A zero-carbon economy is possible. Scotland, as a potential world leader in technologies such as wind energy must implement a Green New Deal that provides safe, well-paid green jobs for workers and sustainable infrastructure for our communities. We must also expand our understanding of ‘green jobs’, properly funding sectors such as healthcare and education alongside investment for renewable energy.

We demand that the Scottish government commits to increasing funding for the new Green Jobs Fund, as well as ensuring that the fund is fully accessible to workers in industries such as oil and gas and defence that wish to retrain for other industries. We further demand that contracts for constructing infrastructure, such as wind-turbines, are awarded domestically in order to support the green economy.

A just transition, as part of a Green New Deal, must also prioritise creating healthy communities with proper investment in public transport, as well as making our towns and cities safe for active travel. It must also mean real solutions for communities directly impacted by fossil fuel extractivism such as Mossmorran.

Defence is not a devolved issue but we call on the Scottish government to play a much more active role in calling on the UK government to cancel the Trident programme and re-invest the vast sums currently committed to it for socially and environmentally useful purposes.

Ensure a voice for frontline nations and communities at COP26.

As has become increasingly clear, the impacts of climate change are not simply a future possibility but a current reality for communities all over the world. An overwhelming number of these communities, including indigenous nations and other groups that already experience various forms of marginalisation are not only the most impacted but also the least responsible for the causes of the climate crisis. Research has shown that wealthy industrialised nations, many of which are former colonial powers, are responsible for some 79% of historic emissions.9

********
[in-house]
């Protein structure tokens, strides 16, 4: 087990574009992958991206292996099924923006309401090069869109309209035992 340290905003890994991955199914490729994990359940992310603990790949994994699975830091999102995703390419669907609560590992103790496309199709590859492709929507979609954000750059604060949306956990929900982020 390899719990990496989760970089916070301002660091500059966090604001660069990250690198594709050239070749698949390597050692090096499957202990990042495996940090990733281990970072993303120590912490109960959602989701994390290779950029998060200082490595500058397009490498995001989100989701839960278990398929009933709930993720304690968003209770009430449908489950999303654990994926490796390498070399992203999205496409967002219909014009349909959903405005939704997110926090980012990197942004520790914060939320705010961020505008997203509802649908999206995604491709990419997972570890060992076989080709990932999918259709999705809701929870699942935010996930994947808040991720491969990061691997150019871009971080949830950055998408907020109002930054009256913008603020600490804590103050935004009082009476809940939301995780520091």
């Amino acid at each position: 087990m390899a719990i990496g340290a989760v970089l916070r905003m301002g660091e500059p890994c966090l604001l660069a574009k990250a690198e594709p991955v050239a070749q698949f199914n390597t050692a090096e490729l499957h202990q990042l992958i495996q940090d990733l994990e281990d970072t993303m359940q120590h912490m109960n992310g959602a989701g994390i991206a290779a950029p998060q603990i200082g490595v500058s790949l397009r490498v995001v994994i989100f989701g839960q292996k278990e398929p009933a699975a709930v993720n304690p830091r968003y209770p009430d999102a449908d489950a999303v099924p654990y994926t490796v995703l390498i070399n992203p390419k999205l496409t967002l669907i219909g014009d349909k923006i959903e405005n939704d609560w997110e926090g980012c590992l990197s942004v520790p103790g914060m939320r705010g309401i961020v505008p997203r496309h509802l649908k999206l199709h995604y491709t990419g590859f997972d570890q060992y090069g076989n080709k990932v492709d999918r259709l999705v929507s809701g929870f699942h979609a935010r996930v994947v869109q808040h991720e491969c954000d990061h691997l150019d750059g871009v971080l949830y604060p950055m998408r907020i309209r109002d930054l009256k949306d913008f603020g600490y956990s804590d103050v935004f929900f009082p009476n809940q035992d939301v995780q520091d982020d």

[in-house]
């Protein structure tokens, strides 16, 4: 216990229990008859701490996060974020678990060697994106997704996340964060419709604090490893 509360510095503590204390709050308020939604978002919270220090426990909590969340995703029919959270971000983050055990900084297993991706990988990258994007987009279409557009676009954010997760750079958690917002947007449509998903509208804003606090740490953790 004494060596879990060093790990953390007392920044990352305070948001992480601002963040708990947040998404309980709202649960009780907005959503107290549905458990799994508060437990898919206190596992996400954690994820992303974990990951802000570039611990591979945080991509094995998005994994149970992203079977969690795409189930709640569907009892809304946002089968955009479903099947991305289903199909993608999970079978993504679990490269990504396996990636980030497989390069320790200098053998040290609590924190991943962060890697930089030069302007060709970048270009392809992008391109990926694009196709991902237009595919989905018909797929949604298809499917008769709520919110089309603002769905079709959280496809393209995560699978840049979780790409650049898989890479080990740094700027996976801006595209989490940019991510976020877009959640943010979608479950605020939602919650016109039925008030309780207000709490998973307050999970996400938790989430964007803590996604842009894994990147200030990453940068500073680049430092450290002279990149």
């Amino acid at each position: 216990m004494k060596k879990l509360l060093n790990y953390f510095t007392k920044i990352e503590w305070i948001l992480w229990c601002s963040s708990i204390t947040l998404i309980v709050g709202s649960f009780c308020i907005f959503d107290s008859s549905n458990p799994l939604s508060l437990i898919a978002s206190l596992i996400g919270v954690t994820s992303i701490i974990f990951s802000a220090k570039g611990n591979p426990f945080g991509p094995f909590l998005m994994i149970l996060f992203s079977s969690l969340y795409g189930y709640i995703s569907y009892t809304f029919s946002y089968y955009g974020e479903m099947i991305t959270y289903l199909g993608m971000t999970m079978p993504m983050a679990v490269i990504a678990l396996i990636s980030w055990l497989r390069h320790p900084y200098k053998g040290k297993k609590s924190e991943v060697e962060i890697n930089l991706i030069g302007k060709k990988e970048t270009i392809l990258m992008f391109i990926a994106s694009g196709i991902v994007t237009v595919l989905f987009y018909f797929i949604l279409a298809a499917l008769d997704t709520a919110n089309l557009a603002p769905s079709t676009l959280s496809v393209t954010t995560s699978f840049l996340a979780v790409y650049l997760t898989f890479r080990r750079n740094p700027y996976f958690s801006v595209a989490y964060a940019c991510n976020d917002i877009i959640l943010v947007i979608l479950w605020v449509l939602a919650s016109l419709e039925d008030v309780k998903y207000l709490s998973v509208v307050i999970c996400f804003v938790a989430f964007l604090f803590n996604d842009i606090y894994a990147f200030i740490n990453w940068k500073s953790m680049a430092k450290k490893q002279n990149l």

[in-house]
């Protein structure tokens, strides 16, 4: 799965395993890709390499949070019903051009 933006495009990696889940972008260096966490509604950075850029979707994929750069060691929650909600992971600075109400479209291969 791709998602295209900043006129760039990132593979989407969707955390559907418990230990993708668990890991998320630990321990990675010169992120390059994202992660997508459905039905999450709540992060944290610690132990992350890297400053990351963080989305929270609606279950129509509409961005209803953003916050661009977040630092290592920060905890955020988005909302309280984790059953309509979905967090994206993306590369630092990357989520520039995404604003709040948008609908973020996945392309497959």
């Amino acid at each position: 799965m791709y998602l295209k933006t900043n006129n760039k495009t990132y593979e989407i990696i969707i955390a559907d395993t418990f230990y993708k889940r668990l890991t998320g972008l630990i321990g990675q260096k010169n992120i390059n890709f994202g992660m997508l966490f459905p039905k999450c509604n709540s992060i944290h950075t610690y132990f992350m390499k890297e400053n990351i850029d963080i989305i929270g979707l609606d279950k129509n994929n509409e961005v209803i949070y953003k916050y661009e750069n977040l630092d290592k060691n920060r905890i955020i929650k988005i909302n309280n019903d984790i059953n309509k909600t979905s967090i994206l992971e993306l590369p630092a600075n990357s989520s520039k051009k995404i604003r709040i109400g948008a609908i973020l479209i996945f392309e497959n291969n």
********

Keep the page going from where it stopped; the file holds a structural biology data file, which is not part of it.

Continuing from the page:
It is vital that these voices are not left out of the climate talks in Glasgow next year. The Scottish government must do all in its power to ensure that such nations and communities are given a platform at COP26, as well as ensuring coherence between domestic policy and global sustainable development goals.

Yours sincerely,

The undersigned

 

References

  1.  https://www.heraldscotland.com/news/18642701.warning-scots-job-losses-may-taste-things-come/
  2.  http://www.healthscotland.scot/publications/health-inequalities-what-are-they-and-how-do-we-reduce-them
  3.  https://www.thelancet.com/journals/lancet/article/PIIS0140-6736(19)32596-6/fulltext
  4.  https://www.who.int/news-room/fact-sheets/detail/climate-change-and-health
  5.  https://www.holyrood.com/news/view,scotland-misses-2018-climate-emissions-reduction-target_15650.htm
  6.  https://library.wmo.int/doc_num.php?explnum_id=10211
  7.  https://www.nytimes.com/2019/12/04/climate/climate-change-acceleration.html
  8.  https://www.thelancet.com/journals/lanplh/article/PIIS2542-5196(20)30196-0/fulltext#seccestitle110
  9. https://www.cgdev.org/media/who-caused-climate-change-historically

The Covid-19 pandemic has highlighted to us just how unequal our society really is. It is vital that our recovery aims at building a fairer, greener Scotland, with an economy based on the health and wellbeing of our communities.

As members of the health community, we know that a just and green recovery for Scotland means a healthier Scotland. Join us in writing to the First Minister to demand that her government implements the recovery we need.